Our latest story
Leos knew it was the wind, tugging rivulets of dust in its wake like whipping snakes, but even so. The land here was bad, hostile. They should never have come.
“Aren’t you glad we came, Leos? Glad!” Agris plodded up the slope behind him, two heavy sacks atop his broad shoulders and a grin splayed across his battered face. “What a land… landscape.” The big man’s smile widened with the achievement of getting the word out, despite his impressive array of verbal tics. Artemis had painstakingly taught it to him a few days before.
“Huh.” Leos hauled his own sack onto his back and looked suspiciously at the sand. “I don’t think I’ve ever been glad of anything, ever.” He peered over his shoulder at the old man labouring up the hillside behind him. Leos lowered his voice. “Especially not of the day we met that old prick.”
Agris grunted and shook his head, but strode on past Leos and through the scrub. He hardly seemed to be breaking a sweat. Leos envied him. Half of his own skin seemed chafed raw from rubbing against wet cloth.
“Young Leos!” Artemis was not far behind now, gripping his heartwood staff tight but showing no sign of fatigue. Leos hated being called ‘young’. He was at least twenty-three, as far as he knew. He turned and watched the crazy old coot as he approached, stopping every few strides to examine a bush, or listen for animal calls.
As he drew level, Artemis held out something wrapped in pale cloth. “Soon you will see why we left the horses behind at the well, and why I brought these.” He pressed the object into Leos’s palm. “You’d better tell our large friend there that he should halt before the ridge. The Sea lies just beyond.”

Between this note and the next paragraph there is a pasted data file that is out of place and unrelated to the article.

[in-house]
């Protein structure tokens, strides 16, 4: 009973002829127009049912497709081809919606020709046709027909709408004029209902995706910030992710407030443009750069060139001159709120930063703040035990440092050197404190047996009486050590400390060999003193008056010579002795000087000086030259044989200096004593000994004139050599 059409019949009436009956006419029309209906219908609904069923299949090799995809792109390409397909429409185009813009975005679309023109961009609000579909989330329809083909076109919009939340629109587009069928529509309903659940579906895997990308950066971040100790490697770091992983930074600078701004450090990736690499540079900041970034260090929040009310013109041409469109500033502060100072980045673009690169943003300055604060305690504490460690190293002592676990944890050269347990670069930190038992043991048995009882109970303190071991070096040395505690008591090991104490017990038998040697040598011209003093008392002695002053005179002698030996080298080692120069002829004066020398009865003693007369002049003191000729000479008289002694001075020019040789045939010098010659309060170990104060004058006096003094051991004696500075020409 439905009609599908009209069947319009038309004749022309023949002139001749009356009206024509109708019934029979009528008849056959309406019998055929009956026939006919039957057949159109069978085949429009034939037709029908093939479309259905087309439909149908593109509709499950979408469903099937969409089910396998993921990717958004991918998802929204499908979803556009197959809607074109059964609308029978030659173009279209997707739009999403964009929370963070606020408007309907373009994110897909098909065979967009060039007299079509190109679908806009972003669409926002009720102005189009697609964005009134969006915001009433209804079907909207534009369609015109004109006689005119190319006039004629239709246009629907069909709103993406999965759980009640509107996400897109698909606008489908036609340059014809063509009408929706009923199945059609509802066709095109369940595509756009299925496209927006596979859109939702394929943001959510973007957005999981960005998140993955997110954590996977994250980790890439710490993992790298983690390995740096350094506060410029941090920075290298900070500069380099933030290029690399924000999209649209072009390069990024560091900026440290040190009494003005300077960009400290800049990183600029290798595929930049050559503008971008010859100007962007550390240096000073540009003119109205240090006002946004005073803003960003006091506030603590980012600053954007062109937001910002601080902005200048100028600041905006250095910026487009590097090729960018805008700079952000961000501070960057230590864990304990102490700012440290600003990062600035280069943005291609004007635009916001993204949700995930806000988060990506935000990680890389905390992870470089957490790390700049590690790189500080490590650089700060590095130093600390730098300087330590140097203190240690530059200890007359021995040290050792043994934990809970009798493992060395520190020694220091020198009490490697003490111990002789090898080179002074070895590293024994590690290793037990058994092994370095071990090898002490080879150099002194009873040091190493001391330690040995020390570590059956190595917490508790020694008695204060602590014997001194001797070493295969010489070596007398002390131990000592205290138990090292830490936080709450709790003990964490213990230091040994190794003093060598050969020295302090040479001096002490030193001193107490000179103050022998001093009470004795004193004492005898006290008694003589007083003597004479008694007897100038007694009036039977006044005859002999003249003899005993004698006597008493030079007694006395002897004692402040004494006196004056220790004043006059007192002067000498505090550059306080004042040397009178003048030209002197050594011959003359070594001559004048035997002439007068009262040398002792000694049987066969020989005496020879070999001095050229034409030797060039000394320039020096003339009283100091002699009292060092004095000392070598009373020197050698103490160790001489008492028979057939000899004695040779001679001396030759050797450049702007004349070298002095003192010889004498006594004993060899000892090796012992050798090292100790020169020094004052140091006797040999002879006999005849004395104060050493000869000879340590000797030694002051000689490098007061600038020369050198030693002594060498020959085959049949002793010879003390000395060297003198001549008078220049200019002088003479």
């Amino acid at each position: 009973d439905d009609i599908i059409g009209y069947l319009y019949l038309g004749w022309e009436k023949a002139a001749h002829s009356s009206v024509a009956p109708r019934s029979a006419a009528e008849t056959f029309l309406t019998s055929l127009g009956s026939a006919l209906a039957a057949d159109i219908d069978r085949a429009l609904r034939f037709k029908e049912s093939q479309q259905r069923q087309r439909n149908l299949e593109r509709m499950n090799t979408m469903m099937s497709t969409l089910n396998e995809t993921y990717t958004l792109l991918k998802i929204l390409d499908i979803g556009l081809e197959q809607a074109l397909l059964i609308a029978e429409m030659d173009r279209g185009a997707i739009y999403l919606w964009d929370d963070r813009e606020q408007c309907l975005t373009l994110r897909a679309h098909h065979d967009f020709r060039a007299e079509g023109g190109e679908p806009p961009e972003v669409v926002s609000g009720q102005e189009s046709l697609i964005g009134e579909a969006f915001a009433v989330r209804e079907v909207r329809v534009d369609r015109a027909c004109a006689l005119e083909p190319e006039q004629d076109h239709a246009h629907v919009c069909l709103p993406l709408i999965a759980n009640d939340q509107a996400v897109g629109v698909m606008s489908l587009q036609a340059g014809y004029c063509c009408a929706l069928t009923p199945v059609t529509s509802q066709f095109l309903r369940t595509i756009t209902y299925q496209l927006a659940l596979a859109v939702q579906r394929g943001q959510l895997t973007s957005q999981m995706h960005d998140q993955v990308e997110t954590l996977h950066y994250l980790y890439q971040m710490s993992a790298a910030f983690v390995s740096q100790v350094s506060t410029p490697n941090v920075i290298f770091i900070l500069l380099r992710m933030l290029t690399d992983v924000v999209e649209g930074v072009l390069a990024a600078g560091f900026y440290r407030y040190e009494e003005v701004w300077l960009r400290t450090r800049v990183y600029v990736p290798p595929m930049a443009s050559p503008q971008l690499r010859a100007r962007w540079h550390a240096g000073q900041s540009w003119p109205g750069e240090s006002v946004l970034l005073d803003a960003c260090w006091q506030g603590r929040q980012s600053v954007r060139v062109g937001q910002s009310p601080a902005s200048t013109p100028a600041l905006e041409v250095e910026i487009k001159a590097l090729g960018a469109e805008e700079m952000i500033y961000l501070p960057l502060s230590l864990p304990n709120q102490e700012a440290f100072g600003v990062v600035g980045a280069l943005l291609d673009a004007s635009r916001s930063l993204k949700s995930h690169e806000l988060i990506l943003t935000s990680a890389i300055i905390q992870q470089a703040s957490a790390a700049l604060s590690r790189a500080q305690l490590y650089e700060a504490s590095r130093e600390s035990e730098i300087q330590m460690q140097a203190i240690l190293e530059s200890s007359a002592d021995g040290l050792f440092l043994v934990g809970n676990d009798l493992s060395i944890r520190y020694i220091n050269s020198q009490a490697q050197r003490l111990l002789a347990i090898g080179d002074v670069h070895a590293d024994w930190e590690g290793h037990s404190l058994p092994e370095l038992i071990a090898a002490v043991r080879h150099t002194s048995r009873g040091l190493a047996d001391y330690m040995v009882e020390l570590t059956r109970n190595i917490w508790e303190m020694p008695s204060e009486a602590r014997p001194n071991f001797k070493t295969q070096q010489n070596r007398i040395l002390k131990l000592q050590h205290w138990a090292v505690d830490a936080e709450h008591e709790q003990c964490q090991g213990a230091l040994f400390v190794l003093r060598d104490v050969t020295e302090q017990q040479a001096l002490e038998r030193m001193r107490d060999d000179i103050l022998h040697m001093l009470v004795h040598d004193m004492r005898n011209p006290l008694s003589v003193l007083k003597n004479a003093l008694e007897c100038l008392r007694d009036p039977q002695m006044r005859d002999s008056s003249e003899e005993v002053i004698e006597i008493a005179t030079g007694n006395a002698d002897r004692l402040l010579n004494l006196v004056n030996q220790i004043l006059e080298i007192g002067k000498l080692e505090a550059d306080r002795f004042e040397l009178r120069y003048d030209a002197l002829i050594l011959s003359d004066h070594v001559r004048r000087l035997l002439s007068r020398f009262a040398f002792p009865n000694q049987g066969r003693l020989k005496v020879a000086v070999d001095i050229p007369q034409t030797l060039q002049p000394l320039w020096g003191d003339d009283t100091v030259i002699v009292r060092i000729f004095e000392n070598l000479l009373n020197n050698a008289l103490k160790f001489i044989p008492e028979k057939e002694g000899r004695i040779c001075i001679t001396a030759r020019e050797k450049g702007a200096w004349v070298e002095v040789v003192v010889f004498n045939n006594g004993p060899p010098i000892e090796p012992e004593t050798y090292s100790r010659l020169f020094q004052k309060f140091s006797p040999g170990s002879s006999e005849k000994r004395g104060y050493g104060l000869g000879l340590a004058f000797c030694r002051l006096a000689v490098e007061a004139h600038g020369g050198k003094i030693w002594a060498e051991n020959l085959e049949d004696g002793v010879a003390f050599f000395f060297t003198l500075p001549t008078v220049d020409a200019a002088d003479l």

Beneath the Sea of Glass – Rob Francis
Making the List – David Hammond
Radical Abundance – Angie Lathrop
What the Darkness Is – Simon Kewin
Q: How do you generate story ideas, and how soon do you act on them?
A: I nerdishly carry a notebook at all times, and whenever I come across something really interesting in reading or in life (a phrase, a concept, a quote, almost anything) I write it down in my current notebook. I also use the notebook for to-do lists and brainstorming and practically everything I need to refer to or keep in mind, for my professional, personal, and writing lives. I don’t separate the notebooks into sections, so as I’m perusing the pages for a phone number, I’ll come across fragments of ideas that could turn into stories, so I’m constantly feeding those bits back into my mind to incubate. It might be months or even years after I record an idea in my notebook that I write a story about it.